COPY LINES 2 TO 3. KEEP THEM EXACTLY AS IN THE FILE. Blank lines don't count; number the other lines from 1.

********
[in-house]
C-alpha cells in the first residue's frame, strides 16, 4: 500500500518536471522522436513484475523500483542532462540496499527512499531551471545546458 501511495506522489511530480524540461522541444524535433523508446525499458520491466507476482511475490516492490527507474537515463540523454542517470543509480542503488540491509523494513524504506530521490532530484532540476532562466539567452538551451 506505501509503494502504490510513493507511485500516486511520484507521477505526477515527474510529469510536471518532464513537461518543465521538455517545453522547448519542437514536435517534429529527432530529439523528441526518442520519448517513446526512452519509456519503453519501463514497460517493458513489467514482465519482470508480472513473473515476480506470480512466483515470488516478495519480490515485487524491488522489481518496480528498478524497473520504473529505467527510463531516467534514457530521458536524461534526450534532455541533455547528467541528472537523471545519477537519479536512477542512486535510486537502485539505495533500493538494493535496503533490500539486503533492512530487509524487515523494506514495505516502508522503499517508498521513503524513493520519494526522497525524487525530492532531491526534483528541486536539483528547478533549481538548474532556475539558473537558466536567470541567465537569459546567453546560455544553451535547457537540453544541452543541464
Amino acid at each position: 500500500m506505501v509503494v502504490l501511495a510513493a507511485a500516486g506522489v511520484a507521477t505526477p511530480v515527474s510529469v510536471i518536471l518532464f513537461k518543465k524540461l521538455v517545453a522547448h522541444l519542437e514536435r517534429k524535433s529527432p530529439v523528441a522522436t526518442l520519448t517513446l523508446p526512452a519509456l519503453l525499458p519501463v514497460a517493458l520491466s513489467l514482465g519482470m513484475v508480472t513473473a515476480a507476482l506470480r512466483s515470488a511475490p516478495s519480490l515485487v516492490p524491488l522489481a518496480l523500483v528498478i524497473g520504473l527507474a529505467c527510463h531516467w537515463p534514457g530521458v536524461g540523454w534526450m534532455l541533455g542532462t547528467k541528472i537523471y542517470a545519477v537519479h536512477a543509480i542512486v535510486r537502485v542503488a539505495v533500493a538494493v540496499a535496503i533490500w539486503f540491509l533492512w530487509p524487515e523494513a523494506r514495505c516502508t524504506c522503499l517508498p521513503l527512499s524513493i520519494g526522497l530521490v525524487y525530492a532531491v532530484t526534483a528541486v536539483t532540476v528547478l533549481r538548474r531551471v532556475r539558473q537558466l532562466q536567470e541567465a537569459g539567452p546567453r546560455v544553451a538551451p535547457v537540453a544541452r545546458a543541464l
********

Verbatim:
C-alpha cells in the first residue's frame, strides 16, 4: 500500500518536471522522436513484475523500483542532462540496499527512499531551471545546458 501511495506522489511530480524540461522541444524535433523508446525499458520491466507476482511475490516492490527507474537515463540523454542517470543509480542503488540491509523494513524504506530521490532530484532540476532562466539567452538551451 506505501509503494502504490510513493507511485500516486511520484507521477505526477515527474510529469510536471518532464513537461518543465521538455517545453522547448519542437514536435517534429529527432530529439523528441526518442520519448517513446526512452519509456519503453519501463514497460517493458513489467514482465519482470508480472513473473515476480506470480512466483515470488516478495519480490515485487524491488522489481518496480528498478524497473520504473529505467527510463531516467534514457530521458536524461534526450534532455541533455547528467541528472537523471545519477537519479536512477542512486535510486537502485539505495533500493538494493535496503533490500539486503533492512530487509524487515523494506514495505516502508522503499517508498521513503524513493520519494526522497525524487525530492532531491526534483528541486536539483528547478533549481538548474532556475539558473537558466536567470541567465537569459546567453546560455544553451535547457537540453544541452543541464
Amino acid at each position: 500500500m506505501v509503494v502504490l501511495a510513493a507511485a500516486g506522489v511520484a507521477t505526477p511530480v515527474s510529469v510536471i518536471l518532464f513537461k518543465k524540461l521538455v517545453a522547448h522541444l519542437e514536435r517534429k524535433s529527432p530529439v523528441a522522436t526518442l520519448t517513446l523508446p526512452a519509456l519503453l525499458p519501463v514497460a517493458l520491466s513489467l514482465g519482470m513484475v508480472t513473473a515476480a507476482l506470480r512466483s515470488a511475490p516478495s519480490l515485487v516492490p524491488l522489481a518496480l523500483v528498478i524497473g520504473l527507474a529505467c527510463h531516467w537515463p534514457g530521458v536524461g540523454w534526450m534532455l541533455g542532462t547528467k541528472i537523471y542517470a545519477v537519479h536512477a543509480i542512486v535510486r537502485v542503488a539505495v533500493a538494493v540496499a535496503i533490500w539486503f540491509l533492512w530487509p524487515e523494513a523494506r514495505c516502508t524504506c522503499l517508498p521513503l527512499s524513493i520519494g526522497l530521490v525524487y525530492a532531491v532530484t526534483a528541486v536539483t532540476v528547478l533549481r538548474r531551471v532556475r539558473q537558466l532562466q536567470e541567465a537569459g539567452p546567453r546560455v544553451a538551451p535547457v537540453a544541452r545546458a543541464l